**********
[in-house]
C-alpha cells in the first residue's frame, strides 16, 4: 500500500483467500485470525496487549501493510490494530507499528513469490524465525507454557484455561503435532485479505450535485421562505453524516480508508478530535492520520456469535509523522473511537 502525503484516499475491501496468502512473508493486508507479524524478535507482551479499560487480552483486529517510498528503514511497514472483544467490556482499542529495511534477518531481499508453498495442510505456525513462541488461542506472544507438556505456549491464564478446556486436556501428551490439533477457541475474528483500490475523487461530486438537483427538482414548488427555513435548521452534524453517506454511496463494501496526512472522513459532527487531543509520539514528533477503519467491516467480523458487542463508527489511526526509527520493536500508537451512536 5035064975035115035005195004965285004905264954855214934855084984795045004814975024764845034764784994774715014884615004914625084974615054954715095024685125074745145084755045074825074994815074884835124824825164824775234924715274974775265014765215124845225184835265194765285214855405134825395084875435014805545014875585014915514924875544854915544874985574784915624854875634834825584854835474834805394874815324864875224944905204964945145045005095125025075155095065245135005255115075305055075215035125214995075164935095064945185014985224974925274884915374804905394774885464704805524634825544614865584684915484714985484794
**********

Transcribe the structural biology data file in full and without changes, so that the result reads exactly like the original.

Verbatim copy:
[in-house]
C-alpha cells in the first residue's frame, strides 16, 4: 500500500483467500485470525496487549501493510490494530507499528513469490524465525507454557484455561503435532485479505450535485421562505453524516480508508478530535492520520456469535509523522473511537 502525503484516499475491501496468502512473508493486508507479524524478535507482551479499560487480552483486529517510498528503514511497514472483544467490556482499542529495511534477518531481499508453498495442510505456525513462541488461542506472544507438556505456549491464564478446556486436556501428551490439533477457541475474528483500490475523487461530486438537483427538482414548488427555513435548521452534524453517506454511496463494501496526512472522513459532527487531543509520539514528533477503519467491516467480523458487542463508527489511526526509527520493536500508537451512536 5035064975035115035005195004965285004905264954855214934855084984795045004814975024764845034764784994774715014884615004914625084974615054954715095024685125074745145084755045074825074994815074884835124824825164824775234924715274974775265014765215124845225184835265194765285214855405134825395084875435014805545014875585014915514924875544854915544874985574784915624854875634834825584854835474834805394874815324864875224944905204964945145045005095125025075155095065245135005255115075305055075215035125214995075164935095064945185014985224974925274884915374804905394774885464704805524634825544614865584684915484714985484794